Radioactive Characteristics of the Liassic Coal of Pécsbánya and Effects of its Mining on the Environment (Mecsek Mts. – South Hungary) | Szegedi Tudományegyetem, Ásványtani, Geokémiai és Kőzettani Tanszék

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H K Sz Cs P Sz V

Mai névnapok:

Kende, Eufrozina

Radioactive Characteristics of the Liassic Coal of Pécsbánya and Effects of its Mining on the Environment (Mecsek Mts. – South Hungary)

Acta Mineralogica-Petrographica, Szeged 2002, Vol. 43, pp. 59-63

Dr. Kóbor Balázs
Geiger János
Walter Gössler
Dr. Pál-Molnár Elemér

It is a widely known fact that the Liassic coal mined for more than 200 years in the environs of Pécs-Komló (Mecsek-Mts., South-Hungary) represents a higher radioactivity than that of the formation average. Hence, in order to carry out a successful recultivation it is necessary to determine precisely the radioactive state of the involved areas and measure the amount of excessive radioactivity affecting citizens. This is important especially because measurements of this kind haven’t been made in the area before. By performing in situ and laboratory measurements on waste heaps, accumulated over several hundred years, and areas under different stage of mine works the values of total gamma-ray activity, the specific activity of rocks building up the area and the concentration of the three most significant natural radionuclides (U, Th, K) were determined. Based on in situ measurements, both the winter and the summer-time (representing totally different meteorological conditions) gamma-ray dose rate distribution map of the Karolina opencast mine, and its vicinity was drawn. The background value of total gamma-ray dose rate, based on values measured in the farther environs of the mine was 85-90 nGy/h in the dry hot summer period and 75-80 nGy/h during the humid and cold wintertime. On areas still under active mine works the same measurements gave 220% higher results in average, and in terms of uncovered waste heaps these values were just slightly lower (150-160 nGy/h). On the other hand, in case of covered waste heaps the applied 40-60 cm thick soil cover almost completely absorbs excess activity, thus values received on covered heaps were only 10 % higher than the environmental background. Gamma-ray spectroscopic measurements have shown that not only U bound to organic material is responsible for increased radioactivity, but K and Th as well. The concentration of these later elements proved to be the highest in rocks abundant in argillic minerals. Hence, the activity is the highest especially in those rock types which are characterised not only by a high organic material content but argillic mineral content too.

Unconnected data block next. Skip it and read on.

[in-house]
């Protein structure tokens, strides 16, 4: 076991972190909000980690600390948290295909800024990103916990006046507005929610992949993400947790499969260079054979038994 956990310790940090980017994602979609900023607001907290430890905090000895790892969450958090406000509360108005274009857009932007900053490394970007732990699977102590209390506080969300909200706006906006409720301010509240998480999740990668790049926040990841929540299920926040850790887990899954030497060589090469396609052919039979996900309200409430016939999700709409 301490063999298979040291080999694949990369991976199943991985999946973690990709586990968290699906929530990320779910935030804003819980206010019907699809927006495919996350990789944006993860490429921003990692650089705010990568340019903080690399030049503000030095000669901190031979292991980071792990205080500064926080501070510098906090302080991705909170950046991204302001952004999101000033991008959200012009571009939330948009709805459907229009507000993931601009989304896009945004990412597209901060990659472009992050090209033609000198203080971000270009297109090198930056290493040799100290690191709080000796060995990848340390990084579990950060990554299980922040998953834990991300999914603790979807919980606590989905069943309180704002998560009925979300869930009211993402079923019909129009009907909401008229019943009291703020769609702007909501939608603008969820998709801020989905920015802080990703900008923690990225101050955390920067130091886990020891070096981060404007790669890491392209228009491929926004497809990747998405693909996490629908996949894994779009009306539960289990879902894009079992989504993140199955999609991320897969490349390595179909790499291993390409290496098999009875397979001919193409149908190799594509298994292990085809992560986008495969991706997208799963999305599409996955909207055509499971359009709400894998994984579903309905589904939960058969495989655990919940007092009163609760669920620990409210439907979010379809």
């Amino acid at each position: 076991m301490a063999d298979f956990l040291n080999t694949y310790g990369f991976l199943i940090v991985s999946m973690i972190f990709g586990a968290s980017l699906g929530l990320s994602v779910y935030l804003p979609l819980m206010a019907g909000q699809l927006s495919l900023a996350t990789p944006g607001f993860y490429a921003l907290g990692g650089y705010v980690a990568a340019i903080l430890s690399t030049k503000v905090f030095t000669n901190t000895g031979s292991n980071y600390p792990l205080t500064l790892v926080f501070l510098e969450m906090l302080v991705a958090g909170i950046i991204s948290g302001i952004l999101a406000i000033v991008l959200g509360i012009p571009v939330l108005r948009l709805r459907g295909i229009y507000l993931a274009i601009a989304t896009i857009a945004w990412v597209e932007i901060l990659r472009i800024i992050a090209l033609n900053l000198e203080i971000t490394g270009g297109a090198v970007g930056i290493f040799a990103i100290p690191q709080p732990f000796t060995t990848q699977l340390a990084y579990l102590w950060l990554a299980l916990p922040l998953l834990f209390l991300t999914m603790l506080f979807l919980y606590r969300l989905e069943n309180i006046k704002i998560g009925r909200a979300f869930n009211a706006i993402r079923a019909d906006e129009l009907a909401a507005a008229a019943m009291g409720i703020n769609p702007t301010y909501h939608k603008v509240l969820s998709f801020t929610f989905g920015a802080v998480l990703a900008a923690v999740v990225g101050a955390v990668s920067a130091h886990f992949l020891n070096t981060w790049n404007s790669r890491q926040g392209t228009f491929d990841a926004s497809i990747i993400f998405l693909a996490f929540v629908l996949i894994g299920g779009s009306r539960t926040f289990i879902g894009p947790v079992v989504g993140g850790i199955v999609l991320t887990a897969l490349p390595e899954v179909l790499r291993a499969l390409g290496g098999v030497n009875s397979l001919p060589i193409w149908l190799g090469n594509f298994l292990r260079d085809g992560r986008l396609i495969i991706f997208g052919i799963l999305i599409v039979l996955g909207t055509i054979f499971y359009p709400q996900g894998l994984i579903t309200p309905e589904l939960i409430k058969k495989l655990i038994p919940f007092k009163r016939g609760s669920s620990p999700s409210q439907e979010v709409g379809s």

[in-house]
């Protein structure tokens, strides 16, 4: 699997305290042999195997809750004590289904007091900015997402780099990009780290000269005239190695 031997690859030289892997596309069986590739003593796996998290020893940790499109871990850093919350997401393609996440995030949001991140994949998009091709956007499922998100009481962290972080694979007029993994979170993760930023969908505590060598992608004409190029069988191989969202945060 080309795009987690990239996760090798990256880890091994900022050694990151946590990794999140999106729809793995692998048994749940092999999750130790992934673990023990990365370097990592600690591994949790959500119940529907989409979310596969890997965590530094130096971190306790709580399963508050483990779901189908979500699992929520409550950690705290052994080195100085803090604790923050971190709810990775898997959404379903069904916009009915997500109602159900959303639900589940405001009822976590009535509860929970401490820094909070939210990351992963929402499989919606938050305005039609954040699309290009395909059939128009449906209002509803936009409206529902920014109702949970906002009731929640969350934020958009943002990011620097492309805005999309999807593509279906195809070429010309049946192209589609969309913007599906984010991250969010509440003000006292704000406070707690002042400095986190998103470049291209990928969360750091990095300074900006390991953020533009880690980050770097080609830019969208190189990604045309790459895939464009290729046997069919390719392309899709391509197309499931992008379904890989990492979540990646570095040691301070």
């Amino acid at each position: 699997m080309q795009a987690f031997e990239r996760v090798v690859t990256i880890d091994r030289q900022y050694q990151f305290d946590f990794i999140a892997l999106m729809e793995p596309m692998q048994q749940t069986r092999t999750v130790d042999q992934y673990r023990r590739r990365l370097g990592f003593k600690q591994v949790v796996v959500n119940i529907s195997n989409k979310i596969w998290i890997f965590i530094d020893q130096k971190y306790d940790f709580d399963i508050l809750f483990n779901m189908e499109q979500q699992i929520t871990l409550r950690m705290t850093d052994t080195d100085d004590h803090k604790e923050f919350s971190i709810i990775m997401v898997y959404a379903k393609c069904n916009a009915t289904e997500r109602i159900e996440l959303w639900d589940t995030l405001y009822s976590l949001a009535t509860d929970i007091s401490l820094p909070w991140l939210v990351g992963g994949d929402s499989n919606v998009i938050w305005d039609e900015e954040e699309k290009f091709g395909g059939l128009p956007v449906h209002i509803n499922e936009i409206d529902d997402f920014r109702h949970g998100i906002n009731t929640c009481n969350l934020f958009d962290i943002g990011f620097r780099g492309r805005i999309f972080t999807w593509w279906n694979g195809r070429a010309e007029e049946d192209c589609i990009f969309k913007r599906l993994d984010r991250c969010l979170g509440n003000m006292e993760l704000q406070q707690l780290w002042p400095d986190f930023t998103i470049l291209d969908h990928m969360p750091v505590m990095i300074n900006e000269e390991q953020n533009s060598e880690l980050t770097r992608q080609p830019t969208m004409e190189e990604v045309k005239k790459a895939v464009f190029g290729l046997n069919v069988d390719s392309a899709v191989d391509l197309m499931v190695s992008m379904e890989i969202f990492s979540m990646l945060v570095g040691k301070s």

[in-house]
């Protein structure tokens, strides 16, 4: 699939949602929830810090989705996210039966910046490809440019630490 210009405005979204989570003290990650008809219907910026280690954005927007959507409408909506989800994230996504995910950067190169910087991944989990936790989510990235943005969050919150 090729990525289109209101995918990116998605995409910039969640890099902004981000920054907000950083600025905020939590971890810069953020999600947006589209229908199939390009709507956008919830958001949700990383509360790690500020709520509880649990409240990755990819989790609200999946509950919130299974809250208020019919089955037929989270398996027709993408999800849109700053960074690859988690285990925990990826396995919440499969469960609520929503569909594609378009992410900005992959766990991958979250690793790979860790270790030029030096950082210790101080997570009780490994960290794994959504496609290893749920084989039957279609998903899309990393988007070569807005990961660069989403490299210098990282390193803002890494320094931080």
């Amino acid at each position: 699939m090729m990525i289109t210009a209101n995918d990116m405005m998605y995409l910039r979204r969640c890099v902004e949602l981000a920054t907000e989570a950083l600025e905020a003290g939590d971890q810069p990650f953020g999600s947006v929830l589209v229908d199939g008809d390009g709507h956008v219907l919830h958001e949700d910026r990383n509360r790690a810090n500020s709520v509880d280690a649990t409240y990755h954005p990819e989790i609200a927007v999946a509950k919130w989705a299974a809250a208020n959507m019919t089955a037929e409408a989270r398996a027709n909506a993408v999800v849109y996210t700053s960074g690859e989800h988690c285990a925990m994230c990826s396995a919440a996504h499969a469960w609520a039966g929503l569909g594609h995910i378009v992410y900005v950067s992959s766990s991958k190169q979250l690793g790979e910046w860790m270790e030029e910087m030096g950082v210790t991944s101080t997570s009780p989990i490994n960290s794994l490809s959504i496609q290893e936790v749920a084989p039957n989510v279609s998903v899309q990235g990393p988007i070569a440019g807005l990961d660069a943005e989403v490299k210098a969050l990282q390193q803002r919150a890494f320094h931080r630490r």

acta2002, gamma ray activity, gamma-ray spectrometry, Liassic coal, Mecsek




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